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8 CommentsLeave a comment

  1. What Gav’s essentially saying is that miniatures games begin with miniatures, not rules – there’s no getting away from that.

    If you’re trying to get into games design generally – rather than setting out with the burning ambition to have one particular idea of your own brought into being – then one thing you can consider is approaching companies to see if they’ll let you write a game for their miniatures. There are manufacturers out there who produce ranges of miniatures – even sci-fi, fantasy and adventure ones – for which they produce no game. Start off somewhere like The Miniatures Page (http://theminiaturespage.com/) and see which miniatures ranges interest you, which ones you think you could come up with good ideas for, see if the manufacturer already has a game or games, and then get in touch with them to discuss offering your ideas. Responses will vary – some companies simply won’t have the resources to publish a game anyway, so no matter how interested they are, it won’t be of any use to you. Many companies will already have their own games or plans for them, designed in house. If you’re lucky, though, you might just find a company interested in having someone write a game for their miniatures range.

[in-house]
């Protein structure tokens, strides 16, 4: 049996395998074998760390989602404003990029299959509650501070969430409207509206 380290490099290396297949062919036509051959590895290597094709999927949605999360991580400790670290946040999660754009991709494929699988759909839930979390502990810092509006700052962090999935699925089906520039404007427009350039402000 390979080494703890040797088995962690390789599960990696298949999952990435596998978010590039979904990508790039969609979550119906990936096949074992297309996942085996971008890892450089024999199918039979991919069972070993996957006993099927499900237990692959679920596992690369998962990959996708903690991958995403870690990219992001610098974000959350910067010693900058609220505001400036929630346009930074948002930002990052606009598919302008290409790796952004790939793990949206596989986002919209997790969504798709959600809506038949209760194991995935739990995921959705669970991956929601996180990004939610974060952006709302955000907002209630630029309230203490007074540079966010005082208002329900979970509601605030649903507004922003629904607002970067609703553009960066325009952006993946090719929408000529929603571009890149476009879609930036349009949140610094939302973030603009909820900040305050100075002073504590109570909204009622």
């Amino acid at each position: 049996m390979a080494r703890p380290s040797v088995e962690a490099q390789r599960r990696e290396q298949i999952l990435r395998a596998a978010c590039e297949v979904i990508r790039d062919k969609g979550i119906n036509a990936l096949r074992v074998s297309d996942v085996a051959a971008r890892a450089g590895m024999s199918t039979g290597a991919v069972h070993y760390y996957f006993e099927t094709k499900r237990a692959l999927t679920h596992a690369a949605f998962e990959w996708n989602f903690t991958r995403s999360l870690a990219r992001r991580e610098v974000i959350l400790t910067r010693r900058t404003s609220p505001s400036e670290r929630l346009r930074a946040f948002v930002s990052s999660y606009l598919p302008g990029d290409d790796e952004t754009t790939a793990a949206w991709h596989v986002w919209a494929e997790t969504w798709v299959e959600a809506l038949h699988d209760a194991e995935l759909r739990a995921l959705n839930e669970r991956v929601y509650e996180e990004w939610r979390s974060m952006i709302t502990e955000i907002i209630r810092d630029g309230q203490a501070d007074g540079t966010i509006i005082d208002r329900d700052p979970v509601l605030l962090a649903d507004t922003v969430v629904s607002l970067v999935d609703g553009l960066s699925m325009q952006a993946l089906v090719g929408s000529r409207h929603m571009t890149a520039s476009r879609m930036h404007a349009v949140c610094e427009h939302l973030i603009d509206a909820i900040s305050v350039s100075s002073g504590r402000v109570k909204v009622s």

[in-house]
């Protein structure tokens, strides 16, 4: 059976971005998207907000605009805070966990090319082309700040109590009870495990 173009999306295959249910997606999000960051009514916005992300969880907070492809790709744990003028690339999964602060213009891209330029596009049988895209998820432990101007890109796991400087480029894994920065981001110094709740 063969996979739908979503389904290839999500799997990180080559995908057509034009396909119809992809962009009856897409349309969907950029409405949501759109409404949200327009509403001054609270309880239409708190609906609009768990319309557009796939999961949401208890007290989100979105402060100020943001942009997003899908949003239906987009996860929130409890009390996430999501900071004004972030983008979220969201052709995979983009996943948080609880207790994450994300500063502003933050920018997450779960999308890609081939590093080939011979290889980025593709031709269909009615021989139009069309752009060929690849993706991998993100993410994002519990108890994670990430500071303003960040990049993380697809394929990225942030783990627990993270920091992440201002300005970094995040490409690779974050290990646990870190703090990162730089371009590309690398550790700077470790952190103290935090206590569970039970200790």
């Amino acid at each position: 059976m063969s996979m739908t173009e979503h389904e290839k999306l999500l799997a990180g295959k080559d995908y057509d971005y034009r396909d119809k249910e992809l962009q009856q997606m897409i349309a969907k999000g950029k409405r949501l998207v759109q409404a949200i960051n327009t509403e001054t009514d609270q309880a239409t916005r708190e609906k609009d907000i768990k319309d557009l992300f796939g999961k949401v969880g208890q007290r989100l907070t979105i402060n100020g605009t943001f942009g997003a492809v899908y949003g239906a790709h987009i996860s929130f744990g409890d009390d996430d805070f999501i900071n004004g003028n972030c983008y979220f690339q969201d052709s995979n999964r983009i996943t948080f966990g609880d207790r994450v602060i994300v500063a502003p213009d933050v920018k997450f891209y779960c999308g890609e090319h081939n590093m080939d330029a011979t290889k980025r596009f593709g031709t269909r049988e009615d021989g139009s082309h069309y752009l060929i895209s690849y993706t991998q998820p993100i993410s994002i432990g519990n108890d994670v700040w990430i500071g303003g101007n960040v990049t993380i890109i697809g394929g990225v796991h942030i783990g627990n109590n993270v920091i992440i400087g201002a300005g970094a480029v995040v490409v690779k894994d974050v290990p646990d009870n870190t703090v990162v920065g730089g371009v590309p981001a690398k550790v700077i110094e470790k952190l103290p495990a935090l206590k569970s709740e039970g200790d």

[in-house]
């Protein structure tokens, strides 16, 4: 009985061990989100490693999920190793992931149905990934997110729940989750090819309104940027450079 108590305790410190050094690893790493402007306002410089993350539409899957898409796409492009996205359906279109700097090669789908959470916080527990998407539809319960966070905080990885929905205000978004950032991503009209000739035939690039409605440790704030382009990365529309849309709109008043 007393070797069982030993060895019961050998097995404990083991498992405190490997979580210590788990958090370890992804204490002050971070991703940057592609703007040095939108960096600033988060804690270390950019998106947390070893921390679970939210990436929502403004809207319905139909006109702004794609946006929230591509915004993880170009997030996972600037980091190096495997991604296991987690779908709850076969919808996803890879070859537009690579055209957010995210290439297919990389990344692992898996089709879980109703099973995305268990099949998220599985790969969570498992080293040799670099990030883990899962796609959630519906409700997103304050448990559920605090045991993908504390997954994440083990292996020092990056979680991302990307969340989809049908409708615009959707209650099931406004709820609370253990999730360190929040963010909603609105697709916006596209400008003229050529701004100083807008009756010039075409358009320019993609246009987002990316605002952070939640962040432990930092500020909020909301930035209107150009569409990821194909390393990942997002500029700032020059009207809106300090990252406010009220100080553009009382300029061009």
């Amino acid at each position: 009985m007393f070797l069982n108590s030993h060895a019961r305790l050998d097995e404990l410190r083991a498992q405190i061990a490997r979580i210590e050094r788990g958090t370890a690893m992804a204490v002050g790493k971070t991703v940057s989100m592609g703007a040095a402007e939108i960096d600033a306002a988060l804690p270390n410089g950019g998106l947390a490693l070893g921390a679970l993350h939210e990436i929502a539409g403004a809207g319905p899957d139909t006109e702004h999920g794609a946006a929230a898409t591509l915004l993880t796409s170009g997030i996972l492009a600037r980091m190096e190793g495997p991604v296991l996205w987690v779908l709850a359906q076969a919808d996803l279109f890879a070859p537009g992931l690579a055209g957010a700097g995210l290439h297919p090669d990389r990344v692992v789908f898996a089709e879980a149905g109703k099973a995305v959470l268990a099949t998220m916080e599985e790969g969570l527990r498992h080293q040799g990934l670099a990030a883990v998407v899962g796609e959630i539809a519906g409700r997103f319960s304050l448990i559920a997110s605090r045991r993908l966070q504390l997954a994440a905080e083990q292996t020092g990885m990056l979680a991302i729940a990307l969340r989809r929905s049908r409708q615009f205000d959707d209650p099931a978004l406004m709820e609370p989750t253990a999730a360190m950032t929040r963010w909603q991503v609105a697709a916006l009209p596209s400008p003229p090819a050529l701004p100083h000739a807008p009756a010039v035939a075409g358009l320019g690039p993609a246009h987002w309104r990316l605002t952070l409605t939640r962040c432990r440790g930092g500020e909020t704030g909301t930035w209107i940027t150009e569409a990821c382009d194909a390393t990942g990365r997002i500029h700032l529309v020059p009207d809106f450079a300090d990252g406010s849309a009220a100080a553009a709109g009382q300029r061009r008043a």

More generally, you need to learn to design games and to demonstrate you can do that. Write some games – simple little ones will do, play them with your friends, see how they work, change them to make them work better and put them on the internet. Most games designers – and this certainly includes both Gav and myself – will probably have written one games for every one that was ever published. Being a games designer, as opposed to being the creator of a particular fantasy world or whatever, really means designing a lot of games to try out different things. You don’t need to have broken into the industry to do that – you can do it right now, more so than ever in the age of the internet.

    Matt

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  2. Thanks both Matt and Gav for the advice, its extremely helpful and given me a few new directions to go in. At the moment ive basically written one or two little games for a local club and to play with friends.